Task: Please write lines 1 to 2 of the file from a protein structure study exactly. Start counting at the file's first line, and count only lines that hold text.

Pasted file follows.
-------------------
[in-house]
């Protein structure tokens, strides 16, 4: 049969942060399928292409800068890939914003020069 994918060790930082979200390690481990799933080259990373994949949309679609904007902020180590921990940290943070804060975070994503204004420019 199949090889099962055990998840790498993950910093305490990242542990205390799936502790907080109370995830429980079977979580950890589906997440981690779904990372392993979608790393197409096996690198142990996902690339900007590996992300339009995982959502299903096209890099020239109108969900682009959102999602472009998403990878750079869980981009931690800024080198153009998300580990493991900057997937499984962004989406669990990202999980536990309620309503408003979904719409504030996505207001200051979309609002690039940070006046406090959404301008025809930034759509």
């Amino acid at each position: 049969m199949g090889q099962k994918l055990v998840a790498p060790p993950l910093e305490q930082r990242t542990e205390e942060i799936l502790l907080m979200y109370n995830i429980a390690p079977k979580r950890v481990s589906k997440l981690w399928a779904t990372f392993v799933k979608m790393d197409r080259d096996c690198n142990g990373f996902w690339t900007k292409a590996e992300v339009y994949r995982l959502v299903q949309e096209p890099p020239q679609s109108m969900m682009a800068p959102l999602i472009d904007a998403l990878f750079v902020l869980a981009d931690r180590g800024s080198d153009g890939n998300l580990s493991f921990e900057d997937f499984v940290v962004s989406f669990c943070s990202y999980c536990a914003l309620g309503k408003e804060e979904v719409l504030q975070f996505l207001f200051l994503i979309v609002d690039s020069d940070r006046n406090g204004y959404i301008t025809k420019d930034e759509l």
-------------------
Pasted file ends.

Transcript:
[in-house]
């Protein structure tokens, strides 16, 4: 049969942060399928292409800068890939914003020069 994918060790930082979200390690481990799933080259990373994949949309679609904007902020180590921990940290943070804060975070994503204004420019 199949090889099962055990998840790498993950910093305490990242542990205390799936502790907080109370995830429980079977979580950890589906997440981690779904990372392993979608790393197409096996690198142990996902690339900007590996992300339009995982959502299903096209890099020239109108969900682009959102999602472009998403990878750079869980981009931690800024080198153009998300580990493991900057997937499984962004989406669990990202999980536990309620309503408003979904719409504030996505207001200051979309609002690039940070006046406090959404301008025809930034759509």